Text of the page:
Blind Fury (1989) Blu-ray Review: ’80s Action Meets Japan Pulp

Eighties action was more fun. The special effects were often primitive. The martial arts was less fluid, the camera work was often more utilitarian. The stories were simpler. But action is supposed to be fun. These movies were fun.

Blind Fury (1989) is constant, absolute fun. There are some heavy themes: child endangerment, parental murder. A boy is taught to be a man by observing the actions of his protector. Long time wounds are healed through forgiveness. But more importantly a blind Rutger Hauer kicks a lot of ass with a cane sword, plowing through waves of colorful villains.

Hauer plays Nick Parker, a soldier who, while trying to protect his fleeing friend was blinded and left for dead in Vietnam. Taken in by a village (how the hell they hid him, since he’s easily three times the size of any other adult in the village, is a mystery), he is not only cared for, but rather inexplicably trained in the art of blind swordsmanship. I can only imagine that it was the secret hobby of one of the villagers, and he was super-excited at the chance to actually train a real blind man in it.

Twenty years later, Nick travels through Florida, trying to catch up with that fleeing friend, Frank Deveraux (Terry O’Quinn.) Frank doesn’t live there anymore, though. He’s up to his eyeballs in debt in Reno, with a casino boss, MacReady, who wants to use his chemical skills to create designer drugs. It’s a blue drug, a proto-Walter White. In order to force Frank’s hand, the boss sends men to get his ex-wife and child. They just happen to do so on the day Nick comes to visit.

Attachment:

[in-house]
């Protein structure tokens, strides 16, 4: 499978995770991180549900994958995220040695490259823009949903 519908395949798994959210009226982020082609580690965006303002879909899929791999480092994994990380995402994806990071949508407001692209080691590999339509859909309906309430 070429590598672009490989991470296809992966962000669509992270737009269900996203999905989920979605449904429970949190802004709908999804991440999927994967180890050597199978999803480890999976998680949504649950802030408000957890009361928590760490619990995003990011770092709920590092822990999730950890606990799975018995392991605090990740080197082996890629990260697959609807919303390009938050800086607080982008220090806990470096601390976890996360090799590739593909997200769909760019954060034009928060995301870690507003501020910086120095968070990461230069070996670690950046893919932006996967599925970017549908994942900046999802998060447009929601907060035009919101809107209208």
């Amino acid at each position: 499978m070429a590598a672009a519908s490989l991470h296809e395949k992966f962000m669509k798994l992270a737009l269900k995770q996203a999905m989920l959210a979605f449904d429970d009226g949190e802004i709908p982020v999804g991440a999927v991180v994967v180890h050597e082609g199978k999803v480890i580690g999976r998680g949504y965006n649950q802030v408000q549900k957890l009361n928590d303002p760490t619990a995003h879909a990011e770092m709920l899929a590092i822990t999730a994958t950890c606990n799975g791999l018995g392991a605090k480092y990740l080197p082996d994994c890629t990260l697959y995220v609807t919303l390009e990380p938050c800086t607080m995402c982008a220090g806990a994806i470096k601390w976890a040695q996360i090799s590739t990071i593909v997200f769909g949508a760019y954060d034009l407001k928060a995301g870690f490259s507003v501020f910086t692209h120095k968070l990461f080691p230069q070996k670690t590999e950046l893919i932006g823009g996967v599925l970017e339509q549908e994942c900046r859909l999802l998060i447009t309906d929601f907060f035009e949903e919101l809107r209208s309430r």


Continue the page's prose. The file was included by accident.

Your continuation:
The boy is hurt. The ex-wife is killed. Nick decides he needs to take the boy to his father, and their cross-country bus trip becomes a cat and mouse game with the casino boss’s soldiers. This is one of the ways that Blind Fury pours on the fun. Most casts of action movie underlings include one or two colorful bad guys and a bunch of generic thugs. MacReady has a regular rogues gallery. His cigar-chomping, main bad guy Slag (Randall “Tex” Cobb.) The rednecky Pike brothers. The fat and fearsome Ed Cobb. The casino boys in tuxes and with almost 600 pounds between them. And his mini-boss, the Assassin, played by Sho Kosugi. Nick has to get through them all.

He has his masterful swordsman skills, but another fun aspect of the film are his limitations. He’s talented, but he’s not Daredevil. Nick can stumble; he can make mistakes. His blindness is a real disability. He compensates, but he’s not a superhero.

The character is based on the Japanese film swordsman Zatoichi, who was the main character in more than two dozen films in the ’60s and ’70s. The specific story is loosely based on Zatoichi Challenged, the 17th film in the series. How close Blind Fury is to that story, I don’t know (I suspect not very.) But it has the feelings of a traveling swordsman story. The inventive locations for the fights and Nick Parker’s hyper-competent but non-aggressive attitude are all in the Zatoichi wheelhouse. Though rated R, the film’s violence is muted and despite the swordplay, there’s not a lot of blood.

What it does have is a fun, satisfying story about reconciliation. Frank’s life has been largely wasted since Vietnam, and you can sense a large part of it is because he blames himself for Nick’s apparent death. He gets some healing from the reconciliation, and that is what this sort of story is about. The wandering swordsman does not change, he changes the world around him.

Blind Fury was made in the sunset of the ’80s, 1989. It has some of the negative aspect of ’80s films: the clothes are pretty stupid. The soundtrack is too synthetic. The lighting is sometimes too flat and uninteresting. But it has the fun aspects of ’80s action films in spades. Colorful villains. Non-boring heroes. A redemptive arc. At 86 minutes, it’s not too damn long. Blind Fury is a simple entertainment machine, with a warm heart to boot.

Blind Fury has been released on Blu-ray by Kino Lorber. Extras on the disc include a commentary track by screenwriter Charles Robert Cramer and a selection of trailers.

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Kent Conrad

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